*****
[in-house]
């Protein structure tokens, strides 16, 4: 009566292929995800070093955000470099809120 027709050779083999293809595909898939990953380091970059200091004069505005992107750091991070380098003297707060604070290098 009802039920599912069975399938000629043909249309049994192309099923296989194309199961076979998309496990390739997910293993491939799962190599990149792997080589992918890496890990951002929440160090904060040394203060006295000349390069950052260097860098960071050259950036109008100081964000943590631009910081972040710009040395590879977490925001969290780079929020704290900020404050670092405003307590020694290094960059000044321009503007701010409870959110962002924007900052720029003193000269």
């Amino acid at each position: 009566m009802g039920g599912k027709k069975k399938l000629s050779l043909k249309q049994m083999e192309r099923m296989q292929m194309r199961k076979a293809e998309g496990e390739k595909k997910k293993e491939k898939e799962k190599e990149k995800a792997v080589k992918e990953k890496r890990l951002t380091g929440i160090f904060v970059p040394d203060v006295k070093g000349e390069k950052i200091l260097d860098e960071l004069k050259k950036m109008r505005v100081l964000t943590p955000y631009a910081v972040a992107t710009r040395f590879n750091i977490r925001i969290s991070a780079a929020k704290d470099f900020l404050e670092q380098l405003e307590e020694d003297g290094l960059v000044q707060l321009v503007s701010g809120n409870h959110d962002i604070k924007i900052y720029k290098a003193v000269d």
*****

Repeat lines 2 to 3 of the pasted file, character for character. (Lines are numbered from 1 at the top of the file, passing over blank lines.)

């Protein structure tokens, strides 16, 4: 009566292929995800070093955000470099809120 027709050779083999293809595909898939990953380091970059200091004069505005992107750091991070380098003297707060604070290098 009802039920599912069975399938000629043909249309049994192309099923296989194309199961076979998309496990390739997910293993491939799962190599990149792997080589992918890496890990951002929440160090904060040394203060006295000349390069950052260097860098960071050259950036109008100081964000943590631009910081972040710009040395590879977490925001969290780079929020704290900020404050670092405003307590020694290094960059000044321009503007701010409870959110962002924007900052720029003193000269």
């Amino acid at each position: 009566m009802g039920g599912k027709k069975k399938l000629s050779l043909k249309q049994m083999e192309r099923m296989q292929m194309r199961k076979a293809e998309g496990e390739k595909k997910k293993e491939k898939e799962k190599e990149k995800a792997v080589k992918e990953k890496r890990l951002t380091g929440i160090f904060v970059p040394d203060v006295k070093g000349e390069k950052i200091l260097d860098e960071l004069k050259k950036m109008r505005v100081l964000t943590p955000y631009a910081v972040a992107t710009r040395f590879n750091i977490r925001i969290s991070a780079a929020k704290d470099f900020l404050e670092q380098l405003e307590e020694d003297g290094l960059v000044q707060l321009v503007s701010g809120n409870h959110d962002i604070k924007i900052y720029k290098a003193v000269d």